When considering a dental chair, stability is key. The patient chair must provide an unwavering platform for the precise work you perform in the oral cavity. It must also create an efficient working environment that maximizes your access to the patient—and offers both you and the patient comfort.
Here are some top questions to consider when buying a dental chair:
Q. How stable is the dental chair?
A. Stability requirements will vary, depending on what type of equipment you use. Chair-mounted delivery systems require a much more stable chair than a cabinet or wall-mounted systems. Still, a dental chair must deliver stability as you access the oral cavity.
Here’s a practical test of stability in a dental chair with a chair-mounted delivery system and dental light, which is sitting on an even and level floor: with a person in the supine position, run the dental chair to its maximum height. Grasp the top of the light post and attempt to rock the chair side-to-side. The patient seating area should not rock or sway, but should remain basically rigid. The baseplate shouldn’t rock at all. “Tippy” chairs may not be capable of delivering a stable oral cavity.
The chair baseplate is an important factor in stability. It should have a large footprint, yet be configured so it won’t interfere with stool casters. Cast iron is rigid and provides more strength than aluminum, with a thinner profile. It also transfers less sound and vibration to the patient if it is hit or bumped.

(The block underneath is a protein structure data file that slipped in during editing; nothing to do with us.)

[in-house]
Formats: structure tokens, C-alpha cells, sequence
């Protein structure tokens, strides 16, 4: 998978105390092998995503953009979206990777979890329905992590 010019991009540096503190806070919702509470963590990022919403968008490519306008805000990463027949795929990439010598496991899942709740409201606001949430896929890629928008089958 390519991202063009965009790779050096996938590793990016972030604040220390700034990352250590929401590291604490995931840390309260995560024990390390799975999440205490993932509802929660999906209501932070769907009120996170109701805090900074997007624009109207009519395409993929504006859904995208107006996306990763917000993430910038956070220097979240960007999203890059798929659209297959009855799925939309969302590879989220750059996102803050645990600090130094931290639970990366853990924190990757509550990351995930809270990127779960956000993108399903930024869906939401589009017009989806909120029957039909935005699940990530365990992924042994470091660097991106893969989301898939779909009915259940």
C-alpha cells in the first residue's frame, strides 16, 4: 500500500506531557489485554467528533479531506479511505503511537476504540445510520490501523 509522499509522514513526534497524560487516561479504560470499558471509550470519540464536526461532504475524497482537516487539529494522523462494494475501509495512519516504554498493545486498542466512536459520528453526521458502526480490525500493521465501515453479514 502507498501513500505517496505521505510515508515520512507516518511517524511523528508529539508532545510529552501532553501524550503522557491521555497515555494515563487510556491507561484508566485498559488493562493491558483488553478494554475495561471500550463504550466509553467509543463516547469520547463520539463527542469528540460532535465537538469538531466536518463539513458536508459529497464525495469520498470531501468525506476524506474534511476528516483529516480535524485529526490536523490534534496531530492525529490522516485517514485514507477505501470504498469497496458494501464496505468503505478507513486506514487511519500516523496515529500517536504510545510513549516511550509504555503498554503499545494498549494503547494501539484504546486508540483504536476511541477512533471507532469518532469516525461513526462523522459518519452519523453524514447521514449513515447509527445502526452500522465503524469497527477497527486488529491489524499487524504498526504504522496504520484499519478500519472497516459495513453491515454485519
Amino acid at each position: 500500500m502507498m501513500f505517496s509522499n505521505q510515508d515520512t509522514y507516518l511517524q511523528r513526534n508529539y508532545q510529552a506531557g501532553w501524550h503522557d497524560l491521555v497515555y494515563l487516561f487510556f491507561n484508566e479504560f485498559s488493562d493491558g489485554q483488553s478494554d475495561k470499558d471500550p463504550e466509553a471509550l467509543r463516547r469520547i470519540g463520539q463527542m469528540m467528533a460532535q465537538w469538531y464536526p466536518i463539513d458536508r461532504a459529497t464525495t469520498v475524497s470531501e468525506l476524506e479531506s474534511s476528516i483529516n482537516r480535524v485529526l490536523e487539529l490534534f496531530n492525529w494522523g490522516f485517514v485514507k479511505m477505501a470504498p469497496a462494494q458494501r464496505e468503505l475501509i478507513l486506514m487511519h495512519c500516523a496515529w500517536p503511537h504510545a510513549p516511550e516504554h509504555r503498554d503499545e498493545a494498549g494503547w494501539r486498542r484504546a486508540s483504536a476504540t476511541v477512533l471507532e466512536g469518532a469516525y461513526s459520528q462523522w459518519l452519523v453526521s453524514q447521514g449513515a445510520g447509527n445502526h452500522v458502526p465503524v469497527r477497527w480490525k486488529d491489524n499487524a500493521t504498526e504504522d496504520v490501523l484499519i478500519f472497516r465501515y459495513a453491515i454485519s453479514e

Q. Does the dental chair baseplate resist dents, scratches, and corrosion?
A. The baseplate is constantly under assault from cleaning chemicals and equipment. The finish should not be simply painted, as it will chip or scratch easily. To keep it looking clean and new, a permanent finish process such as epoxy or electrolytic bonding is ideal. The baseplate should be finished on all sides, so floor coverings won’t be damaged by rust or corrosion.
Q. How do the dental chairs move?
A. The chair’s initial and final movements play a big role in patient comfort and experience. Sit in the chair. Move it up and down to determine whether there is an initial jarring movement at the start or stop. The chair should eliminate jarring movements and provide a smooth ride for the patient from start to finish. Be sure to ask who manufactures the hydraulic cylinders: an important part of the chair.
If you’d like to learn more about what questions to consider, request your complimentary “What to Look for When Buying Dental Equipment” guide.